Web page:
Updated: 12:04 P.M.
The death toll in Tuesday’s earthquake in Pakistan’s southwestern Baluchistan province has risen sharply overnight to 285, according to officials from the Baluchistan provincial government and the Pakistani army. Hundreds are injured, and casualty figures may rise further yet, officials warn.
The earthquake, measuring 7.7 on the Richter scale, was felt in areas as distant as the Swat Valley to the north and even across the border in the Indian capital of New Delhi. The epicenter was the remote Awaran area and its adjoining districts.
“An enormous number of houses have collapsed,” Jam Kamal Khan, the local parliamentarian and Deputy Minister for Petroleum, tells TIME. “The people are very worried. The devastation is very severe.”
The bulk of the deaths were from mud houses collapsing on their inhabitants. Graves are being dug for the victims ahead of funeral prayers today.
Rescue teams are having difficulty accessing the area because of its remoteness. This also means the scale of the damage and loss of life are still not fully apparent.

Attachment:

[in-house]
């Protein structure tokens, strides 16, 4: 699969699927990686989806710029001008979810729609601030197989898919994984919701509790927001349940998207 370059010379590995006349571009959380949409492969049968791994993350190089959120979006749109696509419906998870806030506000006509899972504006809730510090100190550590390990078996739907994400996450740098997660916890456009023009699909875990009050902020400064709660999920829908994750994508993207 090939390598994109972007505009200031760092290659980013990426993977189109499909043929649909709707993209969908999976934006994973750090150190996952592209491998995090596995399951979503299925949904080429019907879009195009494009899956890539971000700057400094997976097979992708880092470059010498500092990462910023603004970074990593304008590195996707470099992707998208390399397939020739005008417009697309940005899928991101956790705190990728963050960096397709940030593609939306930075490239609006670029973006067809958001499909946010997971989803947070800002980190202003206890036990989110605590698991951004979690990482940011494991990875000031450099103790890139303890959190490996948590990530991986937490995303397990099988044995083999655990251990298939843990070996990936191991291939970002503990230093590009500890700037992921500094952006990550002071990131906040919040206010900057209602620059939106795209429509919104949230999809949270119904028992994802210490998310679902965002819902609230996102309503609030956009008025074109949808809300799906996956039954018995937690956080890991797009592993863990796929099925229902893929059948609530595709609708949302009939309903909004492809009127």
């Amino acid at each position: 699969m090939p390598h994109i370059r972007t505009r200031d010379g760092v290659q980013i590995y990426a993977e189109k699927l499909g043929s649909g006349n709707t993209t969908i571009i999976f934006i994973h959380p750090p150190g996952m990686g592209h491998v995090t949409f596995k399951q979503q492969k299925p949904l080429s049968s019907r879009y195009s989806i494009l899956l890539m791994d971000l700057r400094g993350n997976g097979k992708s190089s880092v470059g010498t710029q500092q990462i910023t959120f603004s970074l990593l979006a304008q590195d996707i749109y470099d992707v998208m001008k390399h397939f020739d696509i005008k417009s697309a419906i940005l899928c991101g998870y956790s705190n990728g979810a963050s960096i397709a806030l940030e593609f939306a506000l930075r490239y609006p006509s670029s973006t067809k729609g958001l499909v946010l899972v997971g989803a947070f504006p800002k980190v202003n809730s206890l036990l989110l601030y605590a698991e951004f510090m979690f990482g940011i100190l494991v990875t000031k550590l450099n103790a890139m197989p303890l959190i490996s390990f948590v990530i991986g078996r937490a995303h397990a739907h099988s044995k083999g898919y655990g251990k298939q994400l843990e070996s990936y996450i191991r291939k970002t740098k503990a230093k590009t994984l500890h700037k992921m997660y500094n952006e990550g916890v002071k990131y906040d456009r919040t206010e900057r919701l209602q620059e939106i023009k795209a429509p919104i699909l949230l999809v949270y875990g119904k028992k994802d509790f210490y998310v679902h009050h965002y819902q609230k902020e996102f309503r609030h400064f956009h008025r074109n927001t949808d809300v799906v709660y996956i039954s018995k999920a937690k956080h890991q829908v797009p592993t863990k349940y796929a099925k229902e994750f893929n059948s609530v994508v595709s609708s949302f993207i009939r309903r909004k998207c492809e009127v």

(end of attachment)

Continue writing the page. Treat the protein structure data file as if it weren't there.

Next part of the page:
“It’s a totally mountainous area,” says Khan. “It’s very far-flung and underdeveloped. Close to nowhere, basically. There are very few roads, and some areas are not accessible by road.”
The Pakistan army has dispatched at least 300 more troops, from the Khuzdar area of Baluchistan and from the city of Karachi, to help the locally based Frontier Corps paramilitaries with the rescue effort.
“Last night, we dispatched two helicopters from Quetta to access the remote areas,” Major General Asim Bajwa, the Pakistan military’s spokesman, tells TIME. “They will work now in the day, and more helicopters will be sent.”
Baluchistan is especially vulnerable to earthquakes, being the most active seismic region in Pakistan. Three tectonic plates converge there. In 1935 and ’45, two devastating earthquakes — also around 8 on the Richter scale — claimed tens of thousands of lives in the region. In 2008, an earthquake struck Baluchistan’s Ziarat district, killing over 200 people and rendering 120,000 homeless.
The force of Tuesday’s earthquake caused an island to emerge in waters off the coastal city of Gwadar after the tremors subsided. The new island, Pakistani oceanographers said, is 200 m long, 20 m high and 100 m wide.
For Pakistanis, the earthquake is a second national tragedy in a matter of days. The country is still mourning the deaths of over 100 Christians killed in a bombing at a historic church in Peshawar on Sunday. Wednesday marks the third day of mourning for the beleaguered religious minority, who were targeted by two suicide bombers moments after a service, sparking protests and a fierce national debate about how Pakistan’s new government will tackle domestic terrorism.